A short story

He is there again. Alone, as usual, lost somewhere, past the tables and the teacups, the shops and the neon. His tea must be cold by now. It is practically untouched, although the ashtray is filling steadily. He rolls the thinnest cigarettes in the world. His whole face puckers to suck in the smoke, the thin crumple of paper pinched between the thumb and forefinger of his left hand. The nails are bitten back; the skin on his finger ends too. His cuticles are rags. His herringbone coat, shrugged from his shoulders, hangs from the back of his chair. Its torn lining spills its guts in voluptuous coils; he looks as if he is sitting in the remains of some disembowelled beast. Alone, as usual. His aloneness is captivating.

She snatches what glances she can across the cafeteria’s muddled congestion. Around her, there are explosions of laughter, of sarcasm and innuendo. Jinksy, raven hair streaming down over his heavy black coat, is on form today. The girls are swooning over their tea and flapjacks; the boys are sullen, cowed. Sometimes one will try to capture the conversation, to impose himself on the table, to say something funnier, ruder, cleverer. But Jinksy, Jinksy is having none of it.

It’s like this every Saturday. Whatever else happens in the week, by 3 o’clock on Saturday afternoon everyone in town, everyone interesting, has gathered in the Friary to boast and brag, to be seen, to watch. She fell in with them earlier in the autumn, and they are her family now, whenever she is in town. Which is every Saturday. What else would she do?

She met Jinksy through Leonie, the friend she made on her first day of college. Leonie knows Steve, went to school with him, and Steve knows Jinksy. Worships Jinksy would be more like it. No longer at college, Jinksy is unemployed and spends his days writing desolate poems in his bedsit up by the Garibaldi. Someone said that he sleeps in a coffin. A real, actual coffin. Part of her can believe it, but when she pictures the scene she wonders if he has a duvet, a pillow, if it is a new coffin, or a second hand one. A used coffin. She stops herself then, not wanting that thought to linger. She is disturbed by her easy slip from the banal to the macabre.

So Alice sits with Jinksy and Steve and Leonie and the others, and tries to pretend that this corner of a provincial shopping centre is the coolest place on earth. Certainly the coolest place in her rubbish, tawdry town. At least here with her friends the only currency that counts is a knowledge of music and movies and books. Alice brings books and Leonie, music; they nod ponderously at the mention of films they haven’t seen, directors they’ve only read about in the NME.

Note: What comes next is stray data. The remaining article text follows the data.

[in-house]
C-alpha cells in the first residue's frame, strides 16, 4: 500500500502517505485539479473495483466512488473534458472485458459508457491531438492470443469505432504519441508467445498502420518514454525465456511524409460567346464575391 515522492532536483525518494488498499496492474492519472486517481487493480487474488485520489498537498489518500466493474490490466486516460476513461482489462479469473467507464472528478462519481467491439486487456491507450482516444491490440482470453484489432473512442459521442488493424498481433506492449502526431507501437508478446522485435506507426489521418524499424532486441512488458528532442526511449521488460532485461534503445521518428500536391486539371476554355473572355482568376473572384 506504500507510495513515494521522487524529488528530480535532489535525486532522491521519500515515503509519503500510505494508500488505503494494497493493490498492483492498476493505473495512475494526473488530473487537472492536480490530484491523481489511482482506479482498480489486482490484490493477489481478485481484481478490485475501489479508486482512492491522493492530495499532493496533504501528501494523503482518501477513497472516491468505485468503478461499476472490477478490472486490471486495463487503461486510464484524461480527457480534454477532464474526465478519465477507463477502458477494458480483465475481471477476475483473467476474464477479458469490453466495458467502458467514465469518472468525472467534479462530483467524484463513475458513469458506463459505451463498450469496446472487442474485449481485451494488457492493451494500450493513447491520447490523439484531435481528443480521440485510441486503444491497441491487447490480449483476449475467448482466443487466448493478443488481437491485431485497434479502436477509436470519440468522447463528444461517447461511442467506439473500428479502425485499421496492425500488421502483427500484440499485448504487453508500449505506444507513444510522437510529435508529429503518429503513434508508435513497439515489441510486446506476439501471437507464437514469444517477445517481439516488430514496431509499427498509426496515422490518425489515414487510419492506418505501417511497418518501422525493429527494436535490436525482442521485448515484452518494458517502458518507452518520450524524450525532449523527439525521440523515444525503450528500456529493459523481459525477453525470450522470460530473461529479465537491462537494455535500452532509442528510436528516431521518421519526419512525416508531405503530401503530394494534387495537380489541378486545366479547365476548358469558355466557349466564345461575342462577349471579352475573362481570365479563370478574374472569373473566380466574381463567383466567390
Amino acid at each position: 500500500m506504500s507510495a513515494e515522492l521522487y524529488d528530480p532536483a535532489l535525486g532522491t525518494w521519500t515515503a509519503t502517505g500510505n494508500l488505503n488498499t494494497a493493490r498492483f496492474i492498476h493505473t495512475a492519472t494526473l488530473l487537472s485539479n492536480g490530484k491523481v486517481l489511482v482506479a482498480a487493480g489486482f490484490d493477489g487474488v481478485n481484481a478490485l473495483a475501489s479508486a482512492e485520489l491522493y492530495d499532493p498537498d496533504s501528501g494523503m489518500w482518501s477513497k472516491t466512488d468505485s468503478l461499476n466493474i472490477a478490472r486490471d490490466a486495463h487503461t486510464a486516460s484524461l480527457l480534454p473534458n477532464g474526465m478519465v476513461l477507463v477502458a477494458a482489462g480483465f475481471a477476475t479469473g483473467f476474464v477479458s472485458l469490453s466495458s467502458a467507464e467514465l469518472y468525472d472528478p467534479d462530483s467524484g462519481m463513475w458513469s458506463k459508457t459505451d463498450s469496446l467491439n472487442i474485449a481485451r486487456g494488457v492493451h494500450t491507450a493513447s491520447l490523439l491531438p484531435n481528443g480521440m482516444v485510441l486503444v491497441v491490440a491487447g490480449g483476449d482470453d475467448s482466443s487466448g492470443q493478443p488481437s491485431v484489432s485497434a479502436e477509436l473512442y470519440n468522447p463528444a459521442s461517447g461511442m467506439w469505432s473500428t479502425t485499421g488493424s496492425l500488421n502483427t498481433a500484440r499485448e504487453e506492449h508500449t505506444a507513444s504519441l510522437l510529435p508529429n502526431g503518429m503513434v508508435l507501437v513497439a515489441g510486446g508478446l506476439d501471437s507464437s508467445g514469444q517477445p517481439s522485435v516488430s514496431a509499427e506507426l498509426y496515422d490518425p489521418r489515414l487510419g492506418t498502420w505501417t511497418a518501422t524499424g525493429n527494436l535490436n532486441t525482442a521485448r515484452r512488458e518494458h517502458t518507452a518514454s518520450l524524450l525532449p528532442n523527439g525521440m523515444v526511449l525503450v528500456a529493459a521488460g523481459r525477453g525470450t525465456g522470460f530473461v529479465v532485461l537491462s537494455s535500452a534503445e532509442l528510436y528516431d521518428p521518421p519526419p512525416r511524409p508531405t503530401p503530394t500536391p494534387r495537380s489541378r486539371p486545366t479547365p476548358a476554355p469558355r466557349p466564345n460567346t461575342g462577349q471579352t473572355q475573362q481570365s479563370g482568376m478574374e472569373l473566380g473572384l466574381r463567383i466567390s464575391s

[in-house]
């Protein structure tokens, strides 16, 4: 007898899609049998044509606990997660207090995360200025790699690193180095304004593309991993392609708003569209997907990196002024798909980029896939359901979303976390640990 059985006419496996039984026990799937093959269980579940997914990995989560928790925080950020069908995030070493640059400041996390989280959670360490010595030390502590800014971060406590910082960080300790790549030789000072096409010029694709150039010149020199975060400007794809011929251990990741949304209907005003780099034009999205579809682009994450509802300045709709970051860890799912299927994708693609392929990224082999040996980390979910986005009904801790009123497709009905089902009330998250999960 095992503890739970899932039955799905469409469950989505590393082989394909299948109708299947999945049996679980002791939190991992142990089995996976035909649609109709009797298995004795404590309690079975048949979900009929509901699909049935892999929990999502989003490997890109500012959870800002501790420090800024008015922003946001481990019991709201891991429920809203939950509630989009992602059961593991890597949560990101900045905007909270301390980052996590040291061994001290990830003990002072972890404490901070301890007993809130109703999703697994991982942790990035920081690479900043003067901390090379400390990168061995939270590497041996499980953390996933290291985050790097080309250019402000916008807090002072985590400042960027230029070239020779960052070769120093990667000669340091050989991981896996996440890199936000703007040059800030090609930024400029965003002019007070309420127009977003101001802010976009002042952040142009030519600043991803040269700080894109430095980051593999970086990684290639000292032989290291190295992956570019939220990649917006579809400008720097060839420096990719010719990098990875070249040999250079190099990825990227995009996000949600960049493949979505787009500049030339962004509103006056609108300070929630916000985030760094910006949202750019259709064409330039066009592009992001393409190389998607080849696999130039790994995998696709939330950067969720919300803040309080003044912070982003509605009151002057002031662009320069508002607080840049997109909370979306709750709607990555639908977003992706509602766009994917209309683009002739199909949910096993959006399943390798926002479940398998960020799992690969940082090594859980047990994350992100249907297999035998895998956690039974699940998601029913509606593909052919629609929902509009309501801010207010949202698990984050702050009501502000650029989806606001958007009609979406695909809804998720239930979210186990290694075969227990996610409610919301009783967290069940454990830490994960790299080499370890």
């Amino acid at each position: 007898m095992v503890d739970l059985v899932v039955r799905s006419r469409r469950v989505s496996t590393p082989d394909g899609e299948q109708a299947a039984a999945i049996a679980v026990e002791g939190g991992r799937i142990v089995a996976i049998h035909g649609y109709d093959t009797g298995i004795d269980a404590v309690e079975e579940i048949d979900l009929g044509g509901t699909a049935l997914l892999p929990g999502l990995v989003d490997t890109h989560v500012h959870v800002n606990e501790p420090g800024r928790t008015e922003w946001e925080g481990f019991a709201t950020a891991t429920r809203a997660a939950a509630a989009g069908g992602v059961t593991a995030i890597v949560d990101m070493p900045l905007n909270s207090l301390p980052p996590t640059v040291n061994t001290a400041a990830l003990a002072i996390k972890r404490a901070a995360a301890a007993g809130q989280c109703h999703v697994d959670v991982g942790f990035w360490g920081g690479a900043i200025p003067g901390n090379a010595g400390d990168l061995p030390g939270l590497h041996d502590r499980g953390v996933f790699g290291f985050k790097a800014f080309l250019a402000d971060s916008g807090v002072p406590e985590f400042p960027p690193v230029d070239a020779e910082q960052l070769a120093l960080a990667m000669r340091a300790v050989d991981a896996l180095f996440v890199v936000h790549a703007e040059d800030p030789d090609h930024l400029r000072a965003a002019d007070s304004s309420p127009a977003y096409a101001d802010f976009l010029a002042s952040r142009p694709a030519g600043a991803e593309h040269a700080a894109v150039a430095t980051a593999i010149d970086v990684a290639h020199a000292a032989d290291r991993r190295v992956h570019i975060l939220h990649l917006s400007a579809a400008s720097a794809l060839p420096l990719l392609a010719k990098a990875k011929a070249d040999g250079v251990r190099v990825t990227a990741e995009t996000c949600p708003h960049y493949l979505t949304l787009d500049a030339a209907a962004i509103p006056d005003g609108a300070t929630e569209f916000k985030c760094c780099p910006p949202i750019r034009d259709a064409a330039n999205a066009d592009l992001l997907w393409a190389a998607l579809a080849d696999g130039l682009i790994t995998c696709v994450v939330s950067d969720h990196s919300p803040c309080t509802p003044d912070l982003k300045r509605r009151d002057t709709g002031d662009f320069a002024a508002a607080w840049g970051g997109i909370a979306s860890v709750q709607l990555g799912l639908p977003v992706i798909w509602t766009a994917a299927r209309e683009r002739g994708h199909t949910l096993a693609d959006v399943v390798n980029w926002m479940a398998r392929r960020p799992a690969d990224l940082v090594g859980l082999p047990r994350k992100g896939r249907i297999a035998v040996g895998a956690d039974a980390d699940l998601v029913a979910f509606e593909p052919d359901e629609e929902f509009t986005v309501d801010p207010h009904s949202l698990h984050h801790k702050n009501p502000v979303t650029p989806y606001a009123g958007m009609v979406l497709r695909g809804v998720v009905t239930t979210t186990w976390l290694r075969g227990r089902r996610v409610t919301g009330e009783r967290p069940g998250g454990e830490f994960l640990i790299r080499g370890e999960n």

Leonie tilts her empty teacup towards her and peers down to confirm its emptiness. Unthinking, she reaches over and takes the little metal teapot sitting in front of Alice and pours the last of its contents into her own cup. Only then does she think of her friend and, coyly, offers a piece of her flapjack. Alice declines. Instead she looks at Leonie, at the pale face behind heavy black eyeliner, at the piece of purple lace tied into her henna-red hair.

She wonders if she only made friends with Leonie because of her clothes. When they met, in the queue to sign up for English Lit, she looked like the kind of person with whom Alice had decided to surround herself in her new incarnation at college. She was alone; no one from her school had gone to college. They had either left to find jobs or stayed on in the sixth form. She had despised the lack of imagination of the workers and the timidity of the rest. She couldn’t understand why anyone with the chance would not choose to rewrite themselves. Only now was she beginning to understand that the potential for reinvention is finite. The self you show to others sort of sticks to you. Unless you get it just right, first time, it will grow to bind you, to ensnare you, just as much as the things you are trying to leave behind.

Leonie now seems like more of a constraint that anything else, but how had Alice been supposed to know that? Leonie had been so much cooler than anyone she’d met before, certainly more so than anyone at her suburban comprehensive, where the girls liked Duran Duran and the boys pretended not to. In the queue, Leonie had been so exciting, so open to everything. Within minutes, she had told Alice that her brother had been at school with the bassist from Bauhaus, and this slightest of coincidences had seemed like proof of Leonie’s specialness. Alice had marvelled at the confidence, the self-assurance, and the glamour of this girl in black and purple, who stared at the world with an insatiable hunger.

Now, two months into the first term, Alice is bored of her friend’s vacuous insincerity. She still has the clothes, and her knowledge of gothic punk is encyclopaedic. But there is nothing there, just surface, shallow and plastic. She is a perfect facsimile of cool, which is by definition not cool. And now they are tied together: until she can escape to university, Alice is simply one half of Alice and Leonie.

She looks from her friend to her teacup, to the little empty teapot, and back to Leonie.

“I’m going to go get some more tea. Anyone want anything?”

She already knows what she is doing, that she will not go back to the table, at least not yet. She orders two teas and a millionaire’s shortbread. The woman in the brown checked tabard smiles as she takes the carefully counted stack of change that Alice slides across to her. The crockery rattles wearily onto the tiled counter.